I hope this helps someone. Again, maybe not, but its the best answer I have for these types of questions. It's one of the hardest ones to be asked because you have to stop and wonder "how the hell am I dealing with it?". It's not something you can explain, or teach...it comes through hard work, patience, and the belief that love and hope still exist. I stand my ground, I stand firm and I fight. I wake up, I let go of yesterday and deal with tomorrow when it comes. For each of you who wrote in, thank you for sharing with me and I wish I could have a "Here is what you do" words of wisdom for you. I wish there were such things. Just know you aren't alone, there are others exactly like you, and we are all facing problems just in different degrees. Just open up your mind, find your own strength and you will be amazed at what you can overcome.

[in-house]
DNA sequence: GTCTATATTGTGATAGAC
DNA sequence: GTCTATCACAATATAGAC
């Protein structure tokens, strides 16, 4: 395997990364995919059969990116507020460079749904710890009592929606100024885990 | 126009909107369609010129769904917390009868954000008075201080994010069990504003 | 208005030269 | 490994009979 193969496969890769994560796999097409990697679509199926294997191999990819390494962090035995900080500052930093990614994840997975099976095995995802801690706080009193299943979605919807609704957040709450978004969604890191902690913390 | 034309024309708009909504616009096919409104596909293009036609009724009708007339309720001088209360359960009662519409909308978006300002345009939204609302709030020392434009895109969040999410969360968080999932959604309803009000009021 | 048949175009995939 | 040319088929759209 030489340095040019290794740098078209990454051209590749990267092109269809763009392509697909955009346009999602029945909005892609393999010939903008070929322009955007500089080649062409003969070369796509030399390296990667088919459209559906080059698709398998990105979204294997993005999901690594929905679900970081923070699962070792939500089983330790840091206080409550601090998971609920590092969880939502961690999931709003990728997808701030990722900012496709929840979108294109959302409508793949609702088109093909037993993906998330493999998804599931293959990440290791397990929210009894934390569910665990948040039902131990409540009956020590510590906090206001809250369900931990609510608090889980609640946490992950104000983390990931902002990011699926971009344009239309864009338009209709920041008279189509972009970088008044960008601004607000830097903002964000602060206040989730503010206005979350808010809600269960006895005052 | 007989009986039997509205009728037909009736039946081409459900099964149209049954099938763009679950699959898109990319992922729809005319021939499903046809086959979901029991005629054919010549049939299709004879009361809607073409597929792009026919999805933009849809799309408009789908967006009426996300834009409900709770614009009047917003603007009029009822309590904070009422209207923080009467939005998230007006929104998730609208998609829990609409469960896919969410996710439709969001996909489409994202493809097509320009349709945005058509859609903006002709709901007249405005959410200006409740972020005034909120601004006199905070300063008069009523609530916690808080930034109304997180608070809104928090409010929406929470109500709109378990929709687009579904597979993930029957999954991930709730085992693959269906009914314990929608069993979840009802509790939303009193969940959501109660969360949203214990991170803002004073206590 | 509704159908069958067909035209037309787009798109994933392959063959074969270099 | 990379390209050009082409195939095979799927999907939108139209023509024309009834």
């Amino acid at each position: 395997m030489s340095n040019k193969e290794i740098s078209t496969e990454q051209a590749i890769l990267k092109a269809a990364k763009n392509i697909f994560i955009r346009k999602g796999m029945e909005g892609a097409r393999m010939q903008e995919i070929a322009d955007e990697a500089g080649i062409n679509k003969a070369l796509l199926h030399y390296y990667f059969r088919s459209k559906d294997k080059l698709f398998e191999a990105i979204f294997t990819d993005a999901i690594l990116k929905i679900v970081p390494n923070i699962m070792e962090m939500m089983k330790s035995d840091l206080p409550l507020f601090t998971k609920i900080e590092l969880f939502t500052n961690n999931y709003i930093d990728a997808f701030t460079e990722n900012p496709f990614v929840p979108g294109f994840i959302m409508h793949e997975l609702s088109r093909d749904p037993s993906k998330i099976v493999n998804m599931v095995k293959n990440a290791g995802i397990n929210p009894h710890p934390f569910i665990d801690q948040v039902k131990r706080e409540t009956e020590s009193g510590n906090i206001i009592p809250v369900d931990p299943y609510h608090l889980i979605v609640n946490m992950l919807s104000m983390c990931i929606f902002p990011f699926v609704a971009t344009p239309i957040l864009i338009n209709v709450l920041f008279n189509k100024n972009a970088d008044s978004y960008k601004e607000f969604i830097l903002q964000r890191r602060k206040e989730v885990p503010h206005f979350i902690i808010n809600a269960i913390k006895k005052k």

Being deeply loved by someone gives you strength, while loving someone deeply gives you courage.